Parliamentary Affairs and Governance Minister, Gail Teixeira has taken umbrage to what she termed the “targeting” of the Private Sector by sections of society, particularly the main Parliamentary Opposition, for saying that the corporate bloc is aligned with the government. The Minister, during a recent National Communication Network (NCN) interview, said that the private sector, like any other crucial body, has a right to give its opinion on the development of Guyana.

“[S]ome people have a discomfort with the private sector. Some people seem to be picking on the private sector for some reason. If it is the private sector that they are accusing of being aligned, are you telling me that the labour unions aren’t aligned or aligned in different ways, or the religious organisations aren’t aligned? Or the professional bodies aren’t aligned? Why is it that the private sector alone is being targeted?” Teixeira queried.

The Opposition is on record saying that the government is only concerned about “enriching its friends in the private sector”, and the recent joint clean-up of Georgetown exposes this “unholy alliance”. It was the People’s National Congress Reform (PNCR) Leader, Aubrey Norton, during his inauguration speech upon being appointed head of the party, who said that the Private Sector Commission (PSC) does not represent all local businesses and some business owners have confided in him, their disappointment in being affiliated with this “partisan” bloc.

The wedge between the PSC and the APNU+AFC is believed to have been slammed when the body expressed dismay at the Coalition’s attempt to cling to power amid the controversial March 2020 General and Regional Elections. But the PSC was not the only local body that called out efforts to rig that electoral process. In fact, several other local observers including the Georgetown Chamber of Commerce and Industry (GCCI) condemned the obfuscation of numbers that created mass confusion during that electoral process that threatened democracy.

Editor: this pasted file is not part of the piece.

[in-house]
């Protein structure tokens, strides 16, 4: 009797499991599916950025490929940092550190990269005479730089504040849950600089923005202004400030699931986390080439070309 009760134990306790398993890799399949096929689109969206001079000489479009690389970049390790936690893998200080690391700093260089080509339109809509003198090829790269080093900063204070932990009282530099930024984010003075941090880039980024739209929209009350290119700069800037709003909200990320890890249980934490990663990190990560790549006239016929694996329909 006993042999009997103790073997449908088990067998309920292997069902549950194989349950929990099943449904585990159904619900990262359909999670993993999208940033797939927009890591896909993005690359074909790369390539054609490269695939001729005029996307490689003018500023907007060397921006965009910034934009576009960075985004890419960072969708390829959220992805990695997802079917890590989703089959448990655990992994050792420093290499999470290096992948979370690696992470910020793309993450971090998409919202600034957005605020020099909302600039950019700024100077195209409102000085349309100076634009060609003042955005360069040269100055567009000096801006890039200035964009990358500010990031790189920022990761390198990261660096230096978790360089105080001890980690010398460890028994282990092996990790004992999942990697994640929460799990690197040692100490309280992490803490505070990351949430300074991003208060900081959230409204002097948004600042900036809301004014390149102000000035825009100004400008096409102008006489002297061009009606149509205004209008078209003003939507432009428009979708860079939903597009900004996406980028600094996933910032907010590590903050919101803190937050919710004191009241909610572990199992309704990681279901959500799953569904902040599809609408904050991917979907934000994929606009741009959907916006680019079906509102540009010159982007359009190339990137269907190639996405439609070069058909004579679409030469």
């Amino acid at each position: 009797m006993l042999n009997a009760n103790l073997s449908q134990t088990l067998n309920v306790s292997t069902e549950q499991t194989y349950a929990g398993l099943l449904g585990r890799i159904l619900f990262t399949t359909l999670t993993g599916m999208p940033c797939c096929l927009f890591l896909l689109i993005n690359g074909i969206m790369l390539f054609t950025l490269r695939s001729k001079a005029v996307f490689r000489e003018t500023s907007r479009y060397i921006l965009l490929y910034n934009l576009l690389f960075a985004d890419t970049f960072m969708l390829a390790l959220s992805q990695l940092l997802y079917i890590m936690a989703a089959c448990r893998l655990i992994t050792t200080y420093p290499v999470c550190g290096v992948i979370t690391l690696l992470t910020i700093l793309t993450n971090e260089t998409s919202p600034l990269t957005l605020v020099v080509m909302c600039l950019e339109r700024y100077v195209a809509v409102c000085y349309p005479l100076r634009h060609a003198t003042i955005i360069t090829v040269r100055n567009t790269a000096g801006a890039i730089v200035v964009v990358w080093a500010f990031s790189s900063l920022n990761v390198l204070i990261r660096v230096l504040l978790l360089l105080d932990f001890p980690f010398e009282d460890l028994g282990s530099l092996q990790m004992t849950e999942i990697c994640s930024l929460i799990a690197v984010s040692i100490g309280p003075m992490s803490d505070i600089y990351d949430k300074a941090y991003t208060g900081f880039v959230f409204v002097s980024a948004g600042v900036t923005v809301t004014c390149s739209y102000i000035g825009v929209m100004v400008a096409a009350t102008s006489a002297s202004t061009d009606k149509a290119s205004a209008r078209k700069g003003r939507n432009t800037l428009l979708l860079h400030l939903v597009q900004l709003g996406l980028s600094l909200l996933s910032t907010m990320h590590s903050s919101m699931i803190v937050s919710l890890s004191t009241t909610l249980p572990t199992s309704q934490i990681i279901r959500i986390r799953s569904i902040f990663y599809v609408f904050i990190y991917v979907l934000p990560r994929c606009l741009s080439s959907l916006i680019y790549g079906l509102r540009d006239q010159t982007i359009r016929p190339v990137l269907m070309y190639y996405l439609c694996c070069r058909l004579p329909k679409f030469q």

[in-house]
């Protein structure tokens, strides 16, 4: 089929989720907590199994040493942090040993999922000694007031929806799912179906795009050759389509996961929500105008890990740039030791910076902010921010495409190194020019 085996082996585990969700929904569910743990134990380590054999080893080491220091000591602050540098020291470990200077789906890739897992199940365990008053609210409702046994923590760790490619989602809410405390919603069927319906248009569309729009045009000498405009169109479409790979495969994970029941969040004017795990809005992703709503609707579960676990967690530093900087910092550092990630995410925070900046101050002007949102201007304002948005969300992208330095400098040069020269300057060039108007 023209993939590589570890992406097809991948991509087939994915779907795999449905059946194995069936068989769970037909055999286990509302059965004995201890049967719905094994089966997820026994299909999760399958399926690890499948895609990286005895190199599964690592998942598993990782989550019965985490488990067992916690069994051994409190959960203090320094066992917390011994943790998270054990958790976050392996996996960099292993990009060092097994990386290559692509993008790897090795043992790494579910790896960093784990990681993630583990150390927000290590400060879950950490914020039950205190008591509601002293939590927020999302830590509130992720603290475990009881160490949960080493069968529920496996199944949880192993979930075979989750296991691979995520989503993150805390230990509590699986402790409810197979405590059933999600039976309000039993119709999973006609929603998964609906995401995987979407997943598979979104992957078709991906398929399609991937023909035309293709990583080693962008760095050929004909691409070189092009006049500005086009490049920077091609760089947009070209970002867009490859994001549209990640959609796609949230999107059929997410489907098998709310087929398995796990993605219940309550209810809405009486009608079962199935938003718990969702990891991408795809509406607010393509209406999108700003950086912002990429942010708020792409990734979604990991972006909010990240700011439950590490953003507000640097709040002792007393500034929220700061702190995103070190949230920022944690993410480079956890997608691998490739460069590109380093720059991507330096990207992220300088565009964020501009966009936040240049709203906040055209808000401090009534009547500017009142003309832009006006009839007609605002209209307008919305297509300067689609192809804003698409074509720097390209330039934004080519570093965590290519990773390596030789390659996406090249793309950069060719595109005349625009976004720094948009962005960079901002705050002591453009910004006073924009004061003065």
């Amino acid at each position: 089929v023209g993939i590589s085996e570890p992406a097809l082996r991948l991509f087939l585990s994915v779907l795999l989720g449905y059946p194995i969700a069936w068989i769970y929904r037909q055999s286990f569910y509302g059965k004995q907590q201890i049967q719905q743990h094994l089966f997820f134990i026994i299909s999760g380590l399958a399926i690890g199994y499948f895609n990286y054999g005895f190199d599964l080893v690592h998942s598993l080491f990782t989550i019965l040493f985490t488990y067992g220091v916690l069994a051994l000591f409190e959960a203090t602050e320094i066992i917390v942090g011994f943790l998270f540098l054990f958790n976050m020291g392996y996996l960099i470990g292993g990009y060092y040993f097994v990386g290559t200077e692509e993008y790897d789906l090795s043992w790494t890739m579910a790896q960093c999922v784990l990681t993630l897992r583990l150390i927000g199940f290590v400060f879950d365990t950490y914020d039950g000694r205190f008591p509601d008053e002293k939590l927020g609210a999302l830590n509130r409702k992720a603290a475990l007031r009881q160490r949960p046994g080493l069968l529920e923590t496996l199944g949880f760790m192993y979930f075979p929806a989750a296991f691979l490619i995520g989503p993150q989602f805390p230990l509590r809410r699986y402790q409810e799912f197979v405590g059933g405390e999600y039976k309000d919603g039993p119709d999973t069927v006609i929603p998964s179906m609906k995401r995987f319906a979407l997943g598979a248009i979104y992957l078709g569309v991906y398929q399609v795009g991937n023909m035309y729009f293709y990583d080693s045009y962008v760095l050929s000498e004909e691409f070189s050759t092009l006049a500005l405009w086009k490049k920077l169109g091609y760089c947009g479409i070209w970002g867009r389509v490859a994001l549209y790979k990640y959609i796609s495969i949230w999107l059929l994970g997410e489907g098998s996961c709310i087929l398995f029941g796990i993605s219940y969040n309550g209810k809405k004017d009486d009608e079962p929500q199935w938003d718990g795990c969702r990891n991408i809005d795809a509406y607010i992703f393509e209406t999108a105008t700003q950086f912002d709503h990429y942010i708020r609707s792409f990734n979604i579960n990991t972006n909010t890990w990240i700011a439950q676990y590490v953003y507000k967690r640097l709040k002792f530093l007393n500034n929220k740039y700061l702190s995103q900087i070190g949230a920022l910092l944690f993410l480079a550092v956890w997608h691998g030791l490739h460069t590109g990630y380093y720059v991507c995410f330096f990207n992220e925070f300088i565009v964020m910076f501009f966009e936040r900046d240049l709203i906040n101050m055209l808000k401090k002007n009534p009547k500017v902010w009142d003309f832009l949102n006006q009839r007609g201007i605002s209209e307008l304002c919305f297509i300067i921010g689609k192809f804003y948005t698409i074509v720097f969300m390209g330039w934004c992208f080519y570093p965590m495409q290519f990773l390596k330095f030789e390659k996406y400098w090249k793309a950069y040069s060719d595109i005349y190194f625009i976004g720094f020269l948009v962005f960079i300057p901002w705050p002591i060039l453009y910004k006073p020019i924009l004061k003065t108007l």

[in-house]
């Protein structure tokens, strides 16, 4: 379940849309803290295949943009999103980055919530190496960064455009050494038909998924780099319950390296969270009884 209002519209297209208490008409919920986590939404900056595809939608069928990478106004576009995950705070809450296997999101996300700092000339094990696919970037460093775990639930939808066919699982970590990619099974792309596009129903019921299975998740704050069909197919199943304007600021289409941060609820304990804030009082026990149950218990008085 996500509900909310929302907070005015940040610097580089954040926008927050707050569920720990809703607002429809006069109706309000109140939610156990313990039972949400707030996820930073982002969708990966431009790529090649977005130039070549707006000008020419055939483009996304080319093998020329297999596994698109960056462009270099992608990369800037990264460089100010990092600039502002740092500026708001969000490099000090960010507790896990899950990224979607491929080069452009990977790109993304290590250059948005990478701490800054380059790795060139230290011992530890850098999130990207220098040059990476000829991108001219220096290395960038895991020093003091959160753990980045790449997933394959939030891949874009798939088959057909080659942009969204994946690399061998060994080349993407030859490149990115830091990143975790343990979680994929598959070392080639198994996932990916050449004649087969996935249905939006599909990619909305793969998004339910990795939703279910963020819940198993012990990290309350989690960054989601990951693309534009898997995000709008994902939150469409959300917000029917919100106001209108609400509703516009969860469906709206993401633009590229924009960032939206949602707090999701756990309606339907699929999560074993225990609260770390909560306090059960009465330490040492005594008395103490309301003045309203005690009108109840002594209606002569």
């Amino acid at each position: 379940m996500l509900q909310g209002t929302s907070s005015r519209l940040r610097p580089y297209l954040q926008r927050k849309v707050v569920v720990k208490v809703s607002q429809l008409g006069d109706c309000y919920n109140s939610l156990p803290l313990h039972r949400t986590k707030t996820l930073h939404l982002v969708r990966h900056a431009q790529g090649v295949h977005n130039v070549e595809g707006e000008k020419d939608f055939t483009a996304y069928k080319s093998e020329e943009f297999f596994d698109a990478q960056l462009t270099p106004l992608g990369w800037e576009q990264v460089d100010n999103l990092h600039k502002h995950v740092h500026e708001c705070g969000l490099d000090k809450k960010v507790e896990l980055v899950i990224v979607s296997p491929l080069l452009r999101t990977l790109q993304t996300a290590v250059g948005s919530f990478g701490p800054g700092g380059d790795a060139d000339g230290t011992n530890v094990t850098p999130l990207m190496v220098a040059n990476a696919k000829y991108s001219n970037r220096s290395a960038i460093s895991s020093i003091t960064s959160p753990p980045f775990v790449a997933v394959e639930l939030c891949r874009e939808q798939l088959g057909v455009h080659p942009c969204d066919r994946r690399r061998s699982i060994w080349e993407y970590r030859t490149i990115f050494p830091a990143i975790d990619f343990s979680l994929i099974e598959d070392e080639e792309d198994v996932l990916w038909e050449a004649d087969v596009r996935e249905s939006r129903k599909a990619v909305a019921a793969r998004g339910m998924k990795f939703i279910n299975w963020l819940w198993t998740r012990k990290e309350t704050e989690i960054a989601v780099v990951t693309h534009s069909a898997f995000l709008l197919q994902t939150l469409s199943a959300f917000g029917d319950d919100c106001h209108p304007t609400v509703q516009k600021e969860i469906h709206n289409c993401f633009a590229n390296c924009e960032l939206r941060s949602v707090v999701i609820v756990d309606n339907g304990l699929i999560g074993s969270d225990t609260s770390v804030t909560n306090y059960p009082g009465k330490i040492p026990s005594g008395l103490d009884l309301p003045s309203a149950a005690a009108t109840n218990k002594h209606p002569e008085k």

The opposition recently found fault with the stipulation that a private sector nominee will sit on the Public Accountability and Oversight Committee, the body tasked with ensuring the prudent management of the oil funds. According to the NRF Act, the committee will have one nominee from the National Assembly, three representatives from the religious community, two from the private sector, two from organised labour and one representative of the professions.

“We need the private sector to be a dynamic partner in all of these, and we would like the others – the religious organisations, labour groups, the professional bodies – to be as well, and that is why they are included in the Act as participants, as partners,” Minister Teixeira said.

She continued, “I think that there are those in society who want to intimidate people by targeting them. We don’t always have to agree with our partners, but we have a responsibility to build our nation, even when we agree to disagree, and I think that that is the thrust of the Natural Resource Fund Act.”


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